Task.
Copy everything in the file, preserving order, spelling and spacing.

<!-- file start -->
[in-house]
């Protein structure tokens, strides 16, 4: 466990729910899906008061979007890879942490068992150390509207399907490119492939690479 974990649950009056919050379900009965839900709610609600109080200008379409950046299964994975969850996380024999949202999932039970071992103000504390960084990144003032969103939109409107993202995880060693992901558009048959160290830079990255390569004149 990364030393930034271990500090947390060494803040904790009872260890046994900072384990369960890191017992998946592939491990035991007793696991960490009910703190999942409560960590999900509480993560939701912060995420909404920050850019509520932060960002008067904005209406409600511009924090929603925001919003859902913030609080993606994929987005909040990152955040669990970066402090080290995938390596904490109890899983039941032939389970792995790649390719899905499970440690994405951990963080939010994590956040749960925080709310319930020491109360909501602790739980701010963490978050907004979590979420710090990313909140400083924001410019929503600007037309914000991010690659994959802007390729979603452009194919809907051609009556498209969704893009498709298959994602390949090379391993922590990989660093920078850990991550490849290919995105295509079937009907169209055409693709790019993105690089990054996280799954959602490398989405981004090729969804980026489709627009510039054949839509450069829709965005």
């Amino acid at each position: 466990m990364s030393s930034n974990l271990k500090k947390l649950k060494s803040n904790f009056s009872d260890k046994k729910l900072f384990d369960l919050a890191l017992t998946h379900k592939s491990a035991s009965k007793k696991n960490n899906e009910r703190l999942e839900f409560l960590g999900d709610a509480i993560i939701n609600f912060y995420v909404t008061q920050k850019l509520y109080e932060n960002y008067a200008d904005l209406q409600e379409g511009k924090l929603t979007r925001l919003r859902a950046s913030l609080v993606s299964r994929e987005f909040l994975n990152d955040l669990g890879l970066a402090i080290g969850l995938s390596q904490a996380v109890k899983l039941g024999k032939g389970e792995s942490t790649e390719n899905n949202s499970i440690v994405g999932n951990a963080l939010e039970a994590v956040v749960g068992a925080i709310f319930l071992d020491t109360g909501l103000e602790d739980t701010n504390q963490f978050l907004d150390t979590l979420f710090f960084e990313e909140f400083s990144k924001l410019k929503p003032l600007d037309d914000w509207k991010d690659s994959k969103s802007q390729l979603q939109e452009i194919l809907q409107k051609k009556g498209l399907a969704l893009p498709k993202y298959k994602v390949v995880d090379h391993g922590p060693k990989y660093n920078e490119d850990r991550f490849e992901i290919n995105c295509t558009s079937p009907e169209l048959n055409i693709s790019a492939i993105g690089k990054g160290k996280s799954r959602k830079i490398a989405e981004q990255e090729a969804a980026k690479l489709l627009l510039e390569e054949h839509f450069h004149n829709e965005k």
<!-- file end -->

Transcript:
[in-house]
């Protein structure tokens, strides 16, 4: 466990729910899906008061979007890879942490068992150390509207399907490119492939690479 974990649950009056919050379900009965839900709610609600109080200008379409950046299964994975969850996380024999949202999932039970071992103000504390960084990144003032969103939109409107993202995880060693992901558009048959160290830079990255390569004149 990364030393930034271990500090947390060494803040904790009872260890046994900072384990369960890191017992998946592939491990035991007793696991960490009910703190999942409560960590999900509480993560939701912060995420909404920050850019509520932060960002008067904005209406409600511009924090929603925001919003859902913030609080993606994929987005909040990152955040669990970066402090080290995938390596904490109890899983039941032939389970792995790649390719899905499970440690994405951990963080939010994590956040749960925080709310319930020491109360909501602790739980701010963490978050907004979590979420710090990313909140400083924001410019929503600007037309914000991010690659994959802007390729979603452009194919809907051609009556498209969704893009498709298959994602390949090379391993922590990989660093920078850990991550490849290919995105295509079937009907169209055409693709790019993105690089990054996280799954959602490398989405981004090729969804980026489709627009510039054949839509450069829709965005």
């Amino acid at each position: 466990m990364s030393s930034n974990l271990k500090k947390l649950k060494s803040n904790f009056s009872d260890k046994k729910l900072f384990d369960l919050a890191l017992t998946h379900k592939s491990a035991s009965k007793k696991n960490n899906e009910r703190l999942e839900f409560l960590g999900d709610a509480i993560i939701n609600f912060y995420v909404t008061q920050k850019l509520y109080e932060n960002y008067a200008d904005l209406q409600e379409g511009k924090l929603t979007r925001l919003r859902a950046s913030l609080v993606s299964r994929e987005f909040l994975n990152d955040l669990g890879l970066a402090i080290g969850l995938s390596q904490a996380v109890k899983l039941g024999k032939g389970e792995s942490t790649e390719n899905n949202s499970i440690v994405g999932n951990a963080l939010e039970a994590v956040v749960g068992a925080i709310f319930l071992d020491t109360g909501l103000e602790d739980t701010n504390q963490f978050l907004d150390t979590l979420f710090f960084e990313e909140f400083s990144k924001l410019k929503p003032l600007d037309d914000w509207k991010d690659s994959k969103s802007q390729l979603q939109e452009i194919l809907q409107k051609k009556g498209l399907a969704l893009p498709k993202y298959k994602v390949v995880d090379h391993g922590p060693k990989y660093n920078e490119d850990r991550f490849e992901i290919n995105c295509t558009s079937p009907e169209l048959n055409i693709s790019a492939i993105g690089k990054g160290k996280s799954r959602k830079i490398a989405e981004q990255e090729a969804a980026k690479l489709l627009l510039e390569e054949h839509f450069h004149n829709e965005k």